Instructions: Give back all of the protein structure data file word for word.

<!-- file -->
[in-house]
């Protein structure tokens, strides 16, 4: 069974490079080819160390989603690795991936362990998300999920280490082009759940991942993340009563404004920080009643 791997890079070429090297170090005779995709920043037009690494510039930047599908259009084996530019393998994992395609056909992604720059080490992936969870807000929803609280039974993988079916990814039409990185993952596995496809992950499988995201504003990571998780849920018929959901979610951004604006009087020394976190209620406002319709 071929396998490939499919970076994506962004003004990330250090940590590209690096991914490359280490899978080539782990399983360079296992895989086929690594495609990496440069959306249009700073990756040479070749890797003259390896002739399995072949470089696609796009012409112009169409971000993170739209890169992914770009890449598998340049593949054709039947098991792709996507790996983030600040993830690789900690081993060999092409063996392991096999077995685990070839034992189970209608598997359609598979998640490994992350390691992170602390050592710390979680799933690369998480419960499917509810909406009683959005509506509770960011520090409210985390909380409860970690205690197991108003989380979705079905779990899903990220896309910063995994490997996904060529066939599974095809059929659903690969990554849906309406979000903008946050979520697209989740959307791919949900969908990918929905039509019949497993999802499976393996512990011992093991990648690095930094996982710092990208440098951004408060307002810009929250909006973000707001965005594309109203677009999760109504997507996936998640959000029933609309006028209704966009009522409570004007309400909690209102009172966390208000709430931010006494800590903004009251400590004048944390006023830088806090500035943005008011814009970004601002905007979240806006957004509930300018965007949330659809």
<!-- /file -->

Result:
[in-house]
């Protein structure tokens, strides 16, 4: 069974490079080819160390989603690795991936362990998300999920280490082009759940991942993340009563404004920080009643 791997890079070429090297170090005779995709920043037009690494510039930047599908259009084996530019393998994992395609056909992604720059080490992936969870807000929803609280039974993988079916990814039409990185993952596995496809992950499988995201504003990571998780849920018929959901979610951004604006009087020394976190209620406002319709 071929396998490939499919970076994506962004003004990330250090940590590209690096991914490359280490899978080539782990399983360079296992895989086929690594495609990496440069959306249009700073990756040479070749890797003259390896002739399995072949470089696609796009012409112009169409971000993170739209890169992914770009890449598998340049593949054709039947098991792709996507790996983030600040993830690789900690081993060999092409063996392991096999077995685990070839034992189970209608598997359609598979998640490994992350390691992170602390050592710390979680799933690369998480419960499917509810909406009683959005509506509770960011520090409210985390909380409860970690205690197991108003989380979705079905779990899903990220896309910063995994490997996904060529066939599974095809059929659903690969990554849906309406979000903008946050979520697209989740959307791919949900969908990918929905039509019949497993999802499976393996512990011992093991990648690095930094996982710092990208440098951004408060307002810009929250909006973000707001965005594309109203677009999760109504997507996936998640959000029933609309006028209704966009009522409570004007309400909690209102009172966390208000709430931010006494800590903004009251400590004048944390006023830088806090500035943005008011814009970004601002905007979240806006957004509930300018965007949330659809």